The question pops up all the time in wine seminars and classes, between friends and colleagues. Someone mentions a dusty bottle of wine in the basement they saved from their wedding night. Or perhaps someone else bought a bottle to commemorate the birth of their child who turns 21 next week and wants to know if they should even bother opening it.
Are they still good?
As with all things wine, there is no hard and fast rule that can be applied to the question of ageability. But this column is going to hopefully clear a few things up for you, and dispel some misconceptions along the way.
First and foremost, no two grape varieties are equal. No two grow the same, or age the same in the bottle. Focusing on either side of the red vs. white categories for the discussion, still renders the glaring differences between grapes like Sauvignon Blanc and Viognier, or Pinot Noir and Syrah. Even if a particular varietal is chosen as the "test subject," the country of origin, vintner and vintage change the playing field altogether.
Pinot Noir for example, grows very different in the Cote de Nuits in Burgundy than it does in Sonoma County. The soil structure, root stock, growing season, vinification and more all are different and impact the way each wine will age.
If this wasn't a confusing enough start, take into account personal taste and the country in which the wine is consumed, and you will find the answer to how long wine should age drastically different. New World countries (the entire western hemisphere, Australia and New Zealand) tend to drink their quality wine considerably younger than their Old World counterparts (France, Italy, Germany, Spain and everyone else who taught all the New World-ers how to make wine).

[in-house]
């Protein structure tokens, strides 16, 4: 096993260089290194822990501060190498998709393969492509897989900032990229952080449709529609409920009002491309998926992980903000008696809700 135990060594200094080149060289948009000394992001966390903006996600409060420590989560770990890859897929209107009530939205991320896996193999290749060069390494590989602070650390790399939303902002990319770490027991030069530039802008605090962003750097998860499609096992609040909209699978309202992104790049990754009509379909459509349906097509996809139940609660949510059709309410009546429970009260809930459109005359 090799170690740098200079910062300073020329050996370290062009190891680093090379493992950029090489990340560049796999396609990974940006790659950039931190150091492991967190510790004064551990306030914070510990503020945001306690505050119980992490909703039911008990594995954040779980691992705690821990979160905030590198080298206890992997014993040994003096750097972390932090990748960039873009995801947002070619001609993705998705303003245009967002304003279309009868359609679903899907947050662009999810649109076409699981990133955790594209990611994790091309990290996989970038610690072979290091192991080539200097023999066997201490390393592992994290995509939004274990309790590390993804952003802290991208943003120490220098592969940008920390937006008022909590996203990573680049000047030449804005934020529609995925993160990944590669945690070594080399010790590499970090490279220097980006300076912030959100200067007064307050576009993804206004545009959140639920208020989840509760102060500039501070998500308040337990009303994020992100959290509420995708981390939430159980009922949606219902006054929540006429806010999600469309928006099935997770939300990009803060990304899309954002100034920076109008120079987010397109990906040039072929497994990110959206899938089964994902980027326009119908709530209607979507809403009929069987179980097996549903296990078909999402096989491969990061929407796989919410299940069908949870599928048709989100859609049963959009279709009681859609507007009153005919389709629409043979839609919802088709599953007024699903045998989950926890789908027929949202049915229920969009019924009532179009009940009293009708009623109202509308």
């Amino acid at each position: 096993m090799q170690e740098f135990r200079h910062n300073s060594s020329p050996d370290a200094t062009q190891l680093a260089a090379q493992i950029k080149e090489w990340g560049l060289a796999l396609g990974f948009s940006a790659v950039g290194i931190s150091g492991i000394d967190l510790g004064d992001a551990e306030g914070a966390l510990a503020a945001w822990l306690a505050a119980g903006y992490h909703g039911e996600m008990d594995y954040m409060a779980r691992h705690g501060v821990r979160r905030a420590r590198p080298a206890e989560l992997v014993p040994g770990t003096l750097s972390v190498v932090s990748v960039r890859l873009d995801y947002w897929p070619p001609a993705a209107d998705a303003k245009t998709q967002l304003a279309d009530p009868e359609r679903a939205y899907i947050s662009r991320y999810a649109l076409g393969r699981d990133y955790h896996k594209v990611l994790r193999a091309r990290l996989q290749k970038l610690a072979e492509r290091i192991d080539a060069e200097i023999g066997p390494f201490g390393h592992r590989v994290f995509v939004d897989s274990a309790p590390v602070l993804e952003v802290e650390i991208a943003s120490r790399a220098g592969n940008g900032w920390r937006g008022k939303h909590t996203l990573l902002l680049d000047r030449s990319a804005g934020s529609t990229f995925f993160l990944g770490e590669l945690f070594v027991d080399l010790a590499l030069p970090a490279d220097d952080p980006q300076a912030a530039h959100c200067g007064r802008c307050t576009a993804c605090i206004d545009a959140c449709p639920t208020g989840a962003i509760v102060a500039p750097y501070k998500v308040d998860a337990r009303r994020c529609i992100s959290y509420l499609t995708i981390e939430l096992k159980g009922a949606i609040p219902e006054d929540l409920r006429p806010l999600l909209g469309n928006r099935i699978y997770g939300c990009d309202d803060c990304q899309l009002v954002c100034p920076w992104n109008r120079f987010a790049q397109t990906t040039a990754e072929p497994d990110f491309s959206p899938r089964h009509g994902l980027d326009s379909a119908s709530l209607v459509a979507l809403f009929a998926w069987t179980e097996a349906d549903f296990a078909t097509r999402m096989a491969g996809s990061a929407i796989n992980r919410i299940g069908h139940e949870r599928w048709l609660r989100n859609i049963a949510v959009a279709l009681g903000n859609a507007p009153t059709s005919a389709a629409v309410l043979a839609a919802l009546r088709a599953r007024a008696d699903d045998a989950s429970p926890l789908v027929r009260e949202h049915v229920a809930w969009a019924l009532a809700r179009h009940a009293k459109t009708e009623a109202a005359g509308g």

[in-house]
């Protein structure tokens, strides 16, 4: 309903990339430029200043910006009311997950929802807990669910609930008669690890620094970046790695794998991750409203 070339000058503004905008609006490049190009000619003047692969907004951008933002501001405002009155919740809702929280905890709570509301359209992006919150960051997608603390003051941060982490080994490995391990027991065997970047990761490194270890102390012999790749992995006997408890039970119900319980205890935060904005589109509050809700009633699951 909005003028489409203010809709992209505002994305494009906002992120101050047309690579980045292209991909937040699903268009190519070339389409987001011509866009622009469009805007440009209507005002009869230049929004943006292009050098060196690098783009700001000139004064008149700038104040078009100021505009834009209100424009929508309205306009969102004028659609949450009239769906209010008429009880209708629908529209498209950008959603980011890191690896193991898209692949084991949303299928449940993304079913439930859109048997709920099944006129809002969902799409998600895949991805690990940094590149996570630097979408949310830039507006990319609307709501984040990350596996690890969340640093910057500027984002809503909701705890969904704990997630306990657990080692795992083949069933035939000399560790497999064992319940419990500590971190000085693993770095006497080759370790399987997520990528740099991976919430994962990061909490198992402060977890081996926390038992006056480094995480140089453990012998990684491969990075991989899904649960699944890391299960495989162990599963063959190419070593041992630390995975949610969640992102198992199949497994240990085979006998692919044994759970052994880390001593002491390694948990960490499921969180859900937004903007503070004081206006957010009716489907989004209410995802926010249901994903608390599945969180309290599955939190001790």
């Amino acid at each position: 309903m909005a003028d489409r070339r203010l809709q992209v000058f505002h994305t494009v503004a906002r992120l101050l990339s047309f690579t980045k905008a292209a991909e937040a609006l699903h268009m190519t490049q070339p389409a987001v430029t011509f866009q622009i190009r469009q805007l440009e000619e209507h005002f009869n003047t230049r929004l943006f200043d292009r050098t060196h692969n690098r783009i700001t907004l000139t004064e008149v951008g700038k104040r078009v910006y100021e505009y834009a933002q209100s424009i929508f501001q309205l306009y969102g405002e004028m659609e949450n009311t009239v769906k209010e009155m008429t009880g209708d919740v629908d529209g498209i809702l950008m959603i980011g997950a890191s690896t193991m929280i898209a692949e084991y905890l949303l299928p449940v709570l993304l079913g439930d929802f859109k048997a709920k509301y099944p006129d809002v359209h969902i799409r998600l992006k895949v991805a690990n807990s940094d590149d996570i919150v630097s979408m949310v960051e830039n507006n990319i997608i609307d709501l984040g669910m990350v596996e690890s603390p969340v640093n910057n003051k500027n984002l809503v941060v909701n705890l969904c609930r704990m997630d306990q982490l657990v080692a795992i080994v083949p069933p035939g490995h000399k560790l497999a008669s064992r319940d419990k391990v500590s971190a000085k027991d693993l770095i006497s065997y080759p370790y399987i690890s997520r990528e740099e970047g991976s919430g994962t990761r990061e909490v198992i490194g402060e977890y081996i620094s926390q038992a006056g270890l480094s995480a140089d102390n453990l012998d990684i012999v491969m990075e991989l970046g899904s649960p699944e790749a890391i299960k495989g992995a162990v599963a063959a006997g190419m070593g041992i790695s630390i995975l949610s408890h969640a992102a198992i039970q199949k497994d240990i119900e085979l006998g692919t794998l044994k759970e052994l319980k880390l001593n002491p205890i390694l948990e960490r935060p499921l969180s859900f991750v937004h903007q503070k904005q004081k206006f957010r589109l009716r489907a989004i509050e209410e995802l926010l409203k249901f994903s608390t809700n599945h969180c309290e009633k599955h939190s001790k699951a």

But how do we know when a wine will taste its best?
Since there hasn't even been an attempt to answer the question yet, let's get to it.
Whites don't last as long as reds -- they almost always have next-to-no tannins, and the balance of tannin and acid is what allows wine to age. There are two types of tannins: grape tannins and tannins found in the skins and seeds. Since the majority of whites see little-to-no contact with the skins, they seldom contain skin tannins. Grape tannins are wonderful for body and texture, but are far more dainty and fair and don't help the aging.
Whites are also typically oak-aged far less than quality reds. If they see any serious amount of time in the barrel, they will more often than not be big whites like Chardonnay, capable of hanging on for a few years.